Although many efforts to curb illegal hunting have been put into action, instances of rhino poaching remain high. Through June 2013, 461 cases of rhino poaching had occurred, which is more than the total number in all of 2011. The poachers generally target the rhino horns, which are often sent to China, where many claim the horns have medicinal value though no evidence has ever been found to support this claim. As well as laws and awareness campaigns, several areas have been designated national parks and wildlife reserves to protect the animals. Kruger National Park is one of the largest wildlife reserves in the world, totalling around 20,000 sq kilometres, which is bigger than the nearby nation of Swaziland. Kruger and several other safari destinations have been tourist hotspots for many years. Efforts to sustain South Africa’s wildlife continue, though significant challenges remain.
South Africa is home to around 51.7m people and has a reputation for being a “rainbow nation” due to its unique diversity. In 2012 Statistics South Africa released the 2011 census information, which reported the demographic breakdown of the country: 79.2% black African, 8.9% white, 8.9% coloured and 2.5% Indian.
Approximately 48.7% of South Africans are male, while 51.3% are female. There are 11 officially-recognised languages including Zulu, spoken by 23.8% of the population, Xhosa (17.6%), Afrikaans (13.3%), Sepedi (9.4%), English (8.2%), Setswana (8.2%), Sesotho (7.9%) and Xitsonga (4.4%).
Most South Africans speak English as a second language and most official communication is conducted in English. Hindus, Jews and Muslims combine to comprise roughly 5% of the population, with another 15% either following traditional beliefs or identifying as non-religious. The majority of South African citizens identify themselves as Christian (80%), which is a legacy of the Dutch and British settlers that first introduced the religion to the region. Of the Christian population, the majority are classified as Protestant or Pentecostal.
With the 18th-largest economy in the world, and the largest in Africa, South Africa is considered to have an advanced economy. Indeed, the rand is one of the most actively traded emerging market currencies in the world.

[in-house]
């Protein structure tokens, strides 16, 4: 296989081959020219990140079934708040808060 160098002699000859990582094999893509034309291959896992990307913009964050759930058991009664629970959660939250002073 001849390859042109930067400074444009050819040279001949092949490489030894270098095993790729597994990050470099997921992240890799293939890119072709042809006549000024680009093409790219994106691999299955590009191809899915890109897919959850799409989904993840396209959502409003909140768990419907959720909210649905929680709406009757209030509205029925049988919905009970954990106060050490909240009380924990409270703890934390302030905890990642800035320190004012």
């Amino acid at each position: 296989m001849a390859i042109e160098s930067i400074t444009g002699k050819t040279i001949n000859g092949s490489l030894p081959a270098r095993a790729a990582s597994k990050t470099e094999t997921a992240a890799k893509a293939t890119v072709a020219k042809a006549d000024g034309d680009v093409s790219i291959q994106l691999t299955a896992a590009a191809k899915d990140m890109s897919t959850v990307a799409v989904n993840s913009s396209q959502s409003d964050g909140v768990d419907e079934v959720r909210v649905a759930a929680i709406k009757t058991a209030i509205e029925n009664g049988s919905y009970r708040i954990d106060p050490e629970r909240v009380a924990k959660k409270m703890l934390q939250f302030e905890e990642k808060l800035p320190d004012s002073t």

While South Africa remains a model of economic success, most of the growth is in developed urban areas with rural regions experiencing little growth. Gauteng province, home of both Pretoria and Johannesburg, is the economic epicentre of the nation and accounts for roughly 10% of the GDP of the entire continent of Africa. Moreover, the World Economic Forum’s Global Competitiveness Index ranked the South African economy as the 52nd-most competitive economy out of the 144 countries studied in the 2012/13 report.
The report cited strengths in economy size (ranked 25th globally), financial market development (3rd), soundness of banks (2nd), financial service availability (2nd), reporting and auditing standards (1st), efficacy of corporate boards (1st), legal framework efficiency (17th) and protection of minority stakeholder interest (2nd). The biggest concern outlined in the report was the labour market efficiency ranking of 113th. Overall, the report highlighted South Africa’s strong financial sector, which has been a source for attracting investors.
South Africa boasts a modern and well-developed infrastructure system. There are 750,000 km of roads and most are generally well maintained. About one-fifth of the roads are toll roads. A multi-billion-rand road upgrade was recently completed in Gauteng, which has improved traffic levels in South Africa’s busiest region.
By sea, South Africa uses its strategic location at the southern tip of Africa and access to two oceans. South Africa has a well-developed shipping system with modern ports that handle more than 95% of the nations exports. There are eight commercial ports which are located in Mossel Bay, Cape Town, Richards Bay, East London, Port of Ngqura, Saldanha, Durban and Port Elizabeth.
With over 20,000 km of rail lines, South Africa has the 14th-largest rail network in the world, and contains over 80% of the rail lines on the entire continent. These lines are responsible for large amounts of freight heading towards South African ports and are estimated to carry some 2.2m passengers a day.